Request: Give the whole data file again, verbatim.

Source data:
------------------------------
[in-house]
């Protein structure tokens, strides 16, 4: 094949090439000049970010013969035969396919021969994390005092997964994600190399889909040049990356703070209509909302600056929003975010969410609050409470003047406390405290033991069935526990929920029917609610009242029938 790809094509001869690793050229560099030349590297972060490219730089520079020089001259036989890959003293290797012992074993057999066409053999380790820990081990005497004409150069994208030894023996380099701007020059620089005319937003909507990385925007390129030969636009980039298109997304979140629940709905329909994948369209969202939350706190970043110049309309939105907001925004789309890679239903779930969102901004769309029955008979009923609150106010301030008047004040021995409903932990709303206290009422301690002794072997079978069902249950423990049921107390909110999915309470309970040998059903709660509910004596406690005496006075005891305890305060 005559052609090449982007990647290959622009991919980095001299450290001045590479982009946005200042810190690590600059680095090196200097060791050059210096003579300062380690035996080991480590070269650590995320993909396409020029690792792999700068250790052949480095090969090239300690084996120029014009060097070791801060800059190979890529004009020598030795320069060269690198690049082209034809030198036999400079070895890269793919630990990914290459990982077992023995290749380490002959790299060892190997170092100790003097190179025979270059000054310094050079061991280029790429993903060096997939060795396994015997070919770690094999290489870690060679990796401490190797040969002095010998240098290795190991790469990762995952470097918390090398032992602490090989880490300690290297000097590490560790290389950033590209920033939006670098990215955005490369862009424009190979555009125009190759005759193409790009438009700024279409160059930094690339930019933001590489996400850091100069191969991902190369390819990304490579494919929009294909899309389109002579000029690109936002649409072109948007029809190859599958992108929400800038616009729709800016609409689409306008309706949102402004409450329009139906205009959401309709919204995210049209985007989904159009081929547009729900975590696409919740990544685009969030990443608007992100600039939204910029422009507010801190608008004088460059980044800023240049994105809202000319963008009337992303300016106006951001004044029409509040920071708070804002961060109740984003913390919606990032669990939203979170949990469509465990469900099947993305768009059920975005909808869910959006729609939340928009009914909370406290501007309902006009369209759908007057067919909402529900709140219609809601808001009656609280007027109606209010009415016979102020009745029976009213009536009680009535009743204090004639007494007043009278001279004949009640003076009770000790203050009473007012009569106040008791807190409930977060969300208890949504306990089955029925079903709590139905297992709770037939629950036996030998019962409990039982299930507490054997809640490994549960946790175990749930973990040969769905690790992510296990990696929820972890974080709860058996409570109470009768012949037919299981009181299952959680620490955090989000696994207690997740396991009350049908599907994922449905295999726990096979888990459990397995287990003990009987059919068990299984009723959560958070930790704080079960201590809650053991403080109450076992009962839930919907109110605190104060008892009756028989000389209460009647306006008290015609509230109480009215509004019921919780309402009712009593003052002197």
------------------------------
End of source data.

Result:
[in-house]
């Protein structure tokens, strides 16, 4: 094949090439000049970010013969035969396919021969994390005092997964994600190399889909040049990356703070209509909302600056929003975010969410609050409470003047406390405290033991069935526990929920029917609610009242029938 790809094509001869690793050229560099030349590297972060490219730089520079020089001259036989890959003293290797012992074993057999066409053999380790820990081990005497004409150069994208030894023996380099701007020059620089005319937003909507990385925007390129030969636009980039298109997304979140629940709905329909994948369209969202939350706190970043110049309309939105907001925004789309890679239903779930969102901004769309029955008979009923609150106010301030008047004040021995409903932990709303206290009422301690002794072997079978069902249950423990049921107390909110999915309470309970040998059903709660509910004596406690005496006075005891305890305060 005559052609090449982007990647290959622009991919980095001299450290001045590479982009946005200042810190690590600059680095090196200097060791050059210096003579300062380690035996080991480590070269650590995320993909396409020029690792792999700068250790052949480095090969090239300690084996120029014009060097070791801060800059190979890529004009020598030795320069060269690198690049082209034809030198036999400079070895890269793919630990990914290459990982077992023995290749380490002959790299060892190997170092100790003097190179025979270059000054310094050079061991280029790429993903060096997939060795396994015997070919770690094999290489870690060679990796401490190797040969002095010998240098290795190991790469990762995952470097918390090398032992602490090989880490300690290297000097590490560790290389950033590209920033939006670098990215955005490369862009424009190979555009125009190759005759193409790009438009700024279409160059930094690339930019933001590489996400850091100069191969991902190369390819990304490579494919929009294909899309389109002579000029690109936002649409072109948007029809190859599958992108929400800038616009729709800016609409689409306008309706949102402004409450329009139906205009959401309709919204995210049209985007989904159009081929547009729900975590696409919740990544685009969030990443608007992100600039939204910029422009507010801190608008004088460059980044800023240049994105809202000319963008009337992303300016106006951001004044029409509040920071708070804002961060109740984003913390919606990032669990939203979170949990469509465990469900099947993305768009059920975005909808869910959006729609939340928009009914909370406290501007309902006009369209759908007057067919909402529900709140219609809601808001009656609280007027109606209010009415016979102020009745029976009213009536009680009535009743204090004639007494007043009278001279004949009640003076009770000790203050009473007012009569106040008791807190409930977060969300208890949504306990089955029925079903709590139905297992709770037939629950036996030998019962409990039982299930507490054997809640490994549960946790175990749930973990040969769905690790992510296990990696929820972890974080709860058996409570109470009768012949037919299981009181299952959680620490955090989000696994207690997740396991009350049908599907994922449905295999726990096979888990459990397995287990003990009987059919068990299984009723959560958070930790704080079960201590809650053991403080109450076992009962839930919907109110605190104060008892009756028989000389209460009647306006008290015609509230109480009215509004019921919780309402009712009593003052002197």